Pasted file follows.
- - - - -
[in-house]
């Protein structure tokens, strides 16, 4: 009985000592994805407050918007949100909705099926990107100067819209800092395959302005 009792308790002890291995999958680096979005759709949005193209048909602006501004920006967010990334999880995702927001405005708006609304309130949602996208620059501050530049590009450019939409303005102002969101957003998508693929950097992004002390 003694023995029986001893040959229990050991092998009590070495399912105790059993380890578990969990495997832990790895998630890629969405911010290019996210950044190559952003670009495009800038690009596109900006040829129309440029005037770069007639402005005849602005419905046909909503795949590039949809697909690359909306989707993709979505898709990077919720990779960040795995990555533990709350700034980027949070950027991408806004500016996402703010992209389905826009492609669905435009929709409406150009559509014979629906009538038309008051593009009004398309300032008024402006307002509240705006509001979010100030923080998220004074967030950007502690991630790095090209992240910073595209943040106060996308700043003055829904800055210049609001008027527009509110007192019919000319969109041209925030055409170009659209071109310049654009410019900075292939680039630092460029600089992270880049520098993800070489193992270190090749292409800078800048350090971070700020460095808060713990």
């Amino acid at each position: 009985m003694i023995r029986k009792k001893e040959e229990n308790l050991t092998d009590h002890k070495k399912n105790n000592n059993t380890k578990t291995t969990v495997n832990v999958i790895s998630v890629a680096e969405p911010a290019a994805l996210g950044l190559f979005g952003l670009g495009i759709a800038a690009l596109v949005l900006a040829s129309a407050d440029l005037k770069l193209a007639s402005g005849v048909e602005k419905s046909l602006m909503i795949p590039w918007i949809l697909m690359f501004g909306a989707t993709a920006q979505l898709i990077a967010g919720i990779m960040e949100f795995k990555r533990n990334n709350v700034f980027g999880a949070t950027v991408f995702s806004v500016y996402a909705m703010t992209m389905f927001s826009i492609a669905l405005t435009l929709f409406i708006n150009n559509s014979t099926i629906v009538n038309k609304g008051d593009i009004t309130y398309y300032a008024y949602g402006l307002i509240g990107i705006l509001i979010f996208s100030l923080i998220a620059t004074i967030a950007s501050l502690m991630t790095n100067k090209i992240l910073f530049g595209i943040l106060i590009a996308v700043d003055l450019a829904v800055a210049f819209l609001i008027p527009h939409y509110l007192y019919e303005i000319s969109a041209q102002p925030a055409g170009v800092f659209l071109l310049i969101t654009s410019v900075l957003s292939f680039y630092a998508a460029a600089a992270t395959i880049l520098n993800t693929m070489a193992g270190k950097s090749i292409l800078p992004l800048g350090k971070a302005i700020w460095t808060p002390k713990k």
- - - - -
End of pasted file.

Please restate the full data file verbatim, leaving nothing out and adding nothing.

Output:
[in-house]
């Protein structure tokens, strides 16, 4: 009985000592994805407050918007949100909705099926990107100067819209800092395959302005 009792308790002890291995999958680096979005759709949005193209048909602006501004920006967010990334999880995702927001405005708006609304309130949602996208620059501050530049590009450019939409303005102002969101957003998508693929950097992004002390 003694023995029986001893040959229990050991092998009590070495399912105790059993380890578990969990495997832990790895998630890629969405911010290019996210950044190559952003670009495009800038690009596109900006040829129309440029005037770069007639402005005849602005419905046909909503795949590039949809697909690359909306989707993709979505898709990077919720990779960040795995990555533990709350700034980027949070950027991408806004500016996402703010992209389905826009492609669905435009929709409406150009559509014979629906009538038309008051593009009004398309300032008024402006307002509240705006509001979010100030923080998220004074967030950007502690991630790095090209992240910073595209943040106060996308700043003055829904800055210049609001008027527009509110007192019919000319969109041209925030055409170009659209071109310049654009410019900075292939680039630092460029600089992270880049520098993800070489193992270190090749292409800078800048350090971070700020460095808060713990």
């Amino acid at each position: 009985m003694i023995r029986k009792k001893e040959e229990n308790l050991t092998d009590h002890k070495k399912n105790n000592n059993t380890k578990t291995t969990v495997n832990v999958i790895s998630v890629a680096e969405p911010a290019a994805l996210g950044l190559f979005g952003l670009g495009i759709a800038a690009l596109v949005l900006a040829s129309a407050d440029l005037k770069l193209a007639s402005g005849v048909e602005k419905s046909l602006m909503i795949p590039w918007i949809l697909m690359f501004g909306a989707t993709a920006q979505l898709i990077a967010g919720i990779m960040e949100f795995k990555r533990n990334n709350v700034f980027g999880a949070t950027v991408f995702s806004v500016y996402a909705m703010t992209m389905f927001s826009i492609a669905l405005t435009l929709f409406i708006n150009n559509s014979t099926i629906v009538n038309k609304g008051d593009i009004t309130y398309y300032a008024y949602g402006l307002i509240g990107i705006l509001i979010f996208s100030l923080i998220a620059t004074i967030a950007s501050l502690m991630t790095n100067k090209i992240l910073f530049g595209i943040l106060i590009a996308v700043d003055l450019a829904v800055a210049f819209l609001i008027p527009h939409y509110l007192y019919e303005i000319s969109a041209q102002p925030a055409g170009v800092f659209l071109l310049i969101t654009s410019v900075l957003s292939f680039y630092a998508a460029a600089a992270t395959i880049l520098n993800t693929m070489a193992g270190k950097s090749i292409l800078p992004l800048g350090k971070a302005i700020w460095t808060p002390k713990k």